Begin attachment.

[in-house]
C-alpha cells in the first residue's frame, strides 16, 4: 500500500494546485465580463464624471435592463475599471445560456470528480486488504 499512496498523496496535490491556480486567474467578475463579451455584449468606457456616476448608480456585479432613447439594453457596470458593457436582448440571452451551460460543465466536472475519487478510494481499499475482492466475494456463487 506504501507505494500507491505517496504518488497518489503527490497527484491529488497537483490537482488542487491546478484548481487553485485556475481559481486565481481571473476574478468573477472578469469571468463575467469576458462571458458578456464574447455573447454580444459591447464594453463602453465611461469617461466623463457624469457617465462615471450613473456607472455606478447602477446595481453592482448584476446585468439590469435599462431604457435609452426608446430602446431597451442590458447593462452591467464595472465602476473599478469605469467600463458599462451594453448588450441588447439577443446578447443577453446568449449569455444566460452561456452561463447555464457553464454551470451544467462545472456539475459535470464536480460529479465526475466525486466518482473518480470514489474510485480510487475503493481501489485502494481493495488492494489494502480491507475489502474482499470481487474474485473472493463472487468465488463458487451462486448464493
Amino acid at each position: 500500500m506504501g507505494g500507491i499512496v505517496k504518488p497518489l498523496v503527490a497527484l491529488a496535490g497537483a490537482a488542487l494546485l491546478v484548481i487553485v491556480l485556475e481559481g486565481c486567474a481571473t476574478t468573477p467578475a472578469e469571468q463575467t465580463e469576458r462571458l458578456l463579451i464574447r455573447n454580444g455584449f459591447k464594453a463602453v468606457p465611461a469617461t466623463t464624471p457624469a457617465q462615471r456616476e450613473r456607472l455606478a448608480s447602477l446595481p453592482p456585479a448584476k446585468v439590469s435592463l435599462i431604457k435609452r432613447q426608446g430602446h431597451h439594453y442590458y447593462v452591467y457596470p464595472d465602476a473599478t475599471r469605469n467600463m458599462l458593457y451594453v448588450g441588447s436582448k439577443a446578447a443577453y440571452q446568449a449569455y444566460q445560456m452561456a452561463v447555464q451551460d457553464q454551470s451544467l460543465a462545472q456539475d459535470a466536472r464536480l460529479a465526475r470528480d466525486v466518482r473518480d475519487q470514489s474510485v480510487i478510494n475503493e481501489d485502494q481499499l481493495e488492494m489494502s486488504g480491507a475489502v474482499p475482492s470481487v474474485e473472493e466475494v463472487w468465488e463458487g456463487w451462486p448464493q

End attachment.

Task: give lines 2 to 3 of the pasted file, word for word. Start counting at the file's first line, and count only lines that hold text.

C-alpha cells in the first residue's frame, strides 16, 4: 500500500494546485465580463464624471435592463475599471445560456470528480486488504 499512496498523496496535490491556480486567474467578475463579451455584449468606457456616476448608480456585479432613447439594453457596470458593457436582448440571452451551460460543465466536472475519487478510494481499499475482492466475494456463487 506504501507505494500507491505517496504518488497518489503527490497527484491529488497537483490537482488542487491546478484548481487553485485556475481559481486565481481571473476574478468573477472578469469571468463575467469576458462571458458578456464574447455573447454580444459591447464594453463602453465611461469617461466623463457624469457617465462615471450613473456607472455606478447602477446595481453592482448584476446585468439590469435599462431604457435609452426608446430602446431597451442590458447593462452591467464595472465602476473599478469605469467600463458599462451594453448588450441588447439577443446578447443577453446568449449569455444566460452561456452561463447555464457553464454551470451544467462545472456539475459535470464536480460529479465526475466525486466518482473518480470514489474510485480510487475503493481501489485502494481493495488492494489494502480491507475489502474482499470481487474474485473472493463472487468465488463458487451462486448464493
Amino acid at each position: 500500500m506504501g507505494g500507491i499512496v505517496k504518488p497518489l498523496v503527490a497527484l491529488a496535490g497537483a490537482a488542487l494546485l491546478v484548481i487553485v491556480l485556475e481559481g486565481c486567474a481571473t476574478t468573477p467578475a472578469e469571468q463575467t465580463e469576458r462571458l458578456l463579451i464574447r455573447n454580444g455584449f459591447k464594453a463602453v468606457p465611461a469617461t466623463t464624471p457624469a457617465q462615471r456616476e450613473r456607472l455606478a448608480s447602477l446595481p453592482p456585479a448584476k446585468v439590469s435592463l435599462i431604457k435609452r432613447q426608446g430602446h431597451h439594453y442590458y447593462v452591467y457596470p464595472d465602476a473599478t475599471r469605469n467600463m458599462l458593457y451594453v448588450g441588447s436582448k439577443a446578447a443577453y440571452q446568449a449569455y444566460q445560456m452561456a452561463v447555464q451551460d457553464q454551470s451544467l460543465a462545472q456539475d459535470a466536472r464536480l460529479a465526475r470528480d466525486v466518482r473518480d475519487q470514489s474510485v480510487i478510494n475503493e481501489d485502494q481499499l481493495e488492494m489494502s486488504g480491507a475489502v474482499p475482492s470481487v474474485e473472493e466475494v463472487w468465488e463458487g456463487w451462486p448464493q